Fort Sam Houston (detention facility)

US Gov Name Fort Sam Houston Internment Camp
Facility Type U.S. Army Internment Camp
Administrative Agency U.S. Army
Location Fort Sam Houston, Texas (29.4167 lat, -98.4833 lng)
Date Opened
Date Closed
Population Description Held people of Japanese descent from Alaska and Hawai'i; also held German and Italian nationals.
General Description Located in San Antonio, Texas.
Peak Population 106 (1942-05-04)
National Park Service Info

Internment camp attached to a large army post in San Antonio, Texas, that held around 250 Japanese American internees for a short period of time in the summer of 1942.

Built in the 1870s, Fort Sam Houston was one of the country's largest army bases by the turn of the century and was the headquarters for many army units during World War II. A small number of Nisei were among the many thousands of soldiers stationed there. [1]

The attached internment camp included two main populations of Issei internees. The first came from Alaska, where they had initially been held in various local facilities before being transferred to the Fort Lewis, Washington, camp. Different sources give the number of internees from Alaska at fifty-five to eighty-six. This group—possibly joined by a handful of Issei from the Pacific Northwest—left Fort Lewis for Fort Sam Houston on May 19, 1942. The second group were Issei from Hawai'i. The third shipment of Hawai'i internees held at Sand Island included 109 men and arrived in San Francisco on June 1. After a week on Angel Island, they traveled by train to Fort Sam Houston, arriving on June 9, joining the Alaska group, along with a similar number of resident German and Italian internees. Honolulu Issei journalist and internee Yasutaro Soga wrote in his memoir that there were some California Issei at Fort Sam Houston as well. [2]

Another internee from the Hawai'i group, businessman and artist George Hoshida, wrote briefly about his time at Fort Sam Houston in his memoir and set a few of his paintings there. Based on his account and images, internees slept in six-man tents. The camp was surrounded by barbed wire, with another fence beyond it. He remembered "really hellish" heat and meager meal portions that combined to leave the men in an enervated state. "We just lay on the cots or under them because it was too hot to move around outside during the day." Internees wore old army uniforms that had "PW" (for prisoner of war) stamped on them. He recalled that the men would search for fossils or "pretty stones" in the relative cool of the morning. Another internee from Hawai'i, Kango Kawasaki, recalled frequent thunder storms at night that caused tents to leak. [3]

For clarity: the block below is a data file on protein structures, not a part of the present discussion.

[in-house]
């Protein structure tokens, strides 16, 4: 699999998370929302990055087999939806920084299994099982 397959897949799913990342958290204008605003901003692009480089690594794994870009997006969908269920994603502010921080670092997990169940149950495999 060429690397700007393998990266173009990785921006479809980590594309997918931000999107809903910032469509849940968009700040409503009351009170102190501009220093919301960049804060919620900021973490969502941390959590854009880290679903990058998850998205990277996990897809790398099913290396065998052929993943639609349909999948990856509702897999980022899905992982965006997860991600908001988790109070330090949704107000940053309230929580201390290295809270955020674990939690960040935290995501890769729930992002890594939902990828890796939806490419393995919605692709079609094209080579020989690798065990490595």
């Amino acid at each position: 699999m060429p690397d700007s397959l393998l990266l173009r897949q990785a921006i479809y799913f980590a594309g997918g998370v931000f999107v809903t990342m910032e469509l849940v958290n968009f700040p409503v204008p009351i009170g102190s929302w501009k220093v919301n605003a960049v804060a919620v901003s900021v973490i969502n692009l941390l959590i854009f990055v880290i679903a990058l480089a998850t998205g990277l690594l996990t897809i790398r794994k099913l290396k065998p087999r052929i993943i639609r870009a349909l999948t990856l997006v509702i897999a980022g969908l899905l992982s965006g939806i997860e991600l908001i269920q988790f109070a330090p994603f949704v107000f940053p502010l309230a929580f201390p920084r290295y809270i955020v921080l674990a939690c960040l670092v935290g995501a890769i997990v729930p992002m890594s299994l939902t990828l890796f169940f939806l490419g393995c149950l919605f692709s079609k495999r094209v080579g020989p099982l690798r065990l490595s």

The group soon got their orders to move, and all of the Issei left on June 17 for the Lordsburg , New Mexico, camp. That Alaska group thus spent just under a month at Fort Sam Houston, the Hawai'i group just nine days. The German and Italian internee stayed behind, and Hoshida recalls them gathering to see the Japanese off. According to Soga, a total of 247 men from Fort Sam Houston arrived at Lordsburg on June 18, 1942. [4]

After the war, Fort Sam Houston became a major army medical center. In 2009, it became part of Joint Base San Antonio. [5]

Authored by Brian Niiya , Densho


  1. John Manguso, "Fort Sam Houston," Texas State Historical Association website, accessed on May 28, 2020 at .
  2. Yasutaro [Keiho] Soga, Life behind Barbed Wire: The World War II Internment Memoirs of a Hawai'i Issei , translated by Kihei Hirai (Honolulu: University of Hawai'i Press, 2008), 57–58, 83–84; Tetsuden Kashima, Judgment Without Trial: Japanese American Imprisonment during World War II (Seattle: University of Washington Press, 2002), 91; George and Tamae Hoshida, Taken from the Paradise Isle: The Hoshida Family Story , ed. Heidi Kim (Boulder: University of Colorado Press, 2015), 75, 276.
  3. Hoshida, Taken from the Paradise Isle , 78–80; Gail Y. Okawa, Remembering Our Grandfather's Exile: U.S. Imprisonment of Hawai'i's Japanese in World War II (Honolulu: University of Hawai'i Press, 2020), 83–85.
  4. Hoshida, Taken from the Paradise Isle 81; Soga, Life behind Barbed Wire , 76.
  5. Manguso, "Fort Sam Houston."

Last updated July 11, 2021, 7:53 p.m..